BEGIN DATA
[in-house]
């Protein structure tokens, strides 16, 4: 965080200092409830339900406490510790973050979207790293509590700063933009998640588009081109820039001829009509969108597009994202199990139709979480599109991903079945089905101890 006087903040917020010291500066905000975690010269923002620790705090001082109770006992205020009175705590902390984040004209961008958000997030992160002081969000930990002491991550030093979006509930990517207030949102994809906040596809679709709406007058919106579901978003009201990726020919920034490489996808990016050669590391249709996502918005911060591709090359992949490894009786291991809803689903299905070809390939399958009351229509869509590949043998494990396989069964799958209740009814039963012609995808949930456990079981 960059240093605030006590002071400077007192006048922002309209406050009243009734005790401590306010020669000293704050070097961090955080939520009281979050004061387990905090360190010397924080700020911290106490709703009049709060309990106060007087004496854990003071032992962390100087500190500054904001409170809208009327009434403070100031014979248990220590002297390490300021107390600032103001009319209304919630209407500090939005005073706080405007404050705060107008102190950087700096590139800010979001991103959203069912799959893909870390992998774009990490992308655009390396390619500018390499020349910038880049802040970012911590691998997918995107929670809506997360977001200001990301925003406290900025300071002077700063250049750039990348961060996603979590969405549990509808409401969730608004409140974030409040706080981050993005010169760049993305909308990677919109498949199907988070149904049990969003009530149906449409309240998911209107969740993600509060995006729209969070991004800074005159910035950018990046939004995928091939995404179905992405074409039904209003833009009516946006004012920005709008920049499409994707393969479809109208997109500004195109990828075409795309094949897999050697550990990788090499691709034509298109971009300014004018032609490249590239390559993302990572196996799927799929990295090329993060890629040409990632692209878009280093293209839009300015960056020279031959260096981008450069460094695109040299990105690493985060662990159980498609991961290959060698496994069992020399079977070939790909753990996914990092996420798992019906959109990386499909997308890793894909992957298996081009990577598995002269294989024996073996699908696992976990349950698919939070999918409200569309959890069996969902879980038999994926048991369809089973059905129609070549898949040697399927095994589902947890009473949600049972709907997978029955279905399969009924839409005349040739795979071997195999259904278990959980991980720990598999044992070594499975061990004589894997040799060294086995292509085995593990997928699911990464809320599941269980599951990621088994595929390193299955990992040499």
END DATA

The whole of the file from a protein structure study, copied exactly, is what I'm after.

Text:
[in-house]
């Protein structure tokens, strides 16, 4: 965080200092409830339900406490510790973050979207790293509590700063933009998640588009081109820039001829009509969108597009994202199990139709979480599109991903079945089905101890 006087903040917020010291500066905000975690010269923002620790705090001082109770006992205020009175705590902390984040004209961008958000997030992160002081969000930990002491991550030093979006509930990517207030949102994809906040596809679709709406007058919106579901978003009201990726020919920034490489996808990016050669590391249709996502918005911060591709090359992949490894009786291991809803689903299905070809390939399958009351229509869509590949043998494990396989069964799958209740009814039963012609995808949930456990079981 960059240093605030006590002071400077007192006048922002309209406050009243009734005790401590306010020669000293704050070097961090955080939520009281979050004061387990905090360190010397924080700020911290106490709703009049709060309990106060007087004496854990003071032992962390100087500190500054904001409170809208009327009434403070100031014979248990220590002297390490300021107390600032103001009319209304919630209407500090939005005073706080405007404050705060107008102190950087700096590139800010979001991103959203069912799959893909870390992998774009990490992308655009390396390619500018390499020349910038880049802040970012911590691998997918995107929670809506997360977001200001990301925003406290900025300071002077700063250049750039990348961060996603979590969405549990509808409401969730608004409140974030409040706080981050993005010169760049993305909308990677919109498949199907988070149904049990969003009530149906449409309240998911209107969740993600509060995006729209969070991004800074005159910035950018990046939004995928091939995404179905992405074409039904209003833009009516946006004012920005709008920049499409994707393969479809109208997109500004195109990828075409795309094949897999050697550990990788090499691709034509298109971009300014004018032609490249590239390559993302990572196996799927799929990295090329993060890629040409990632692209878009280093293209839009300015960056020279031959260096981008450069460094695109040299990105690493985060662990159980498609991961290959060698496994069992020399079977070939790909753990996914990092996420798992019906959109990386499909997308890793894909992957298996081009990577598995002269294989024996073996699908696992976990349950698919939070999918409200569309959890069996969902879980038999994926048991369809089973059905129609070549898949040697399927095994589902947890009473949600049972709907997978029955279905399969009924839409005349040739795979071997195999259904278990959980991980720990598999044992070594499975061990004589894997040799060294086995292509085995593990997928699911990464809320599941269980599951990621088994595929390193299955990992040499």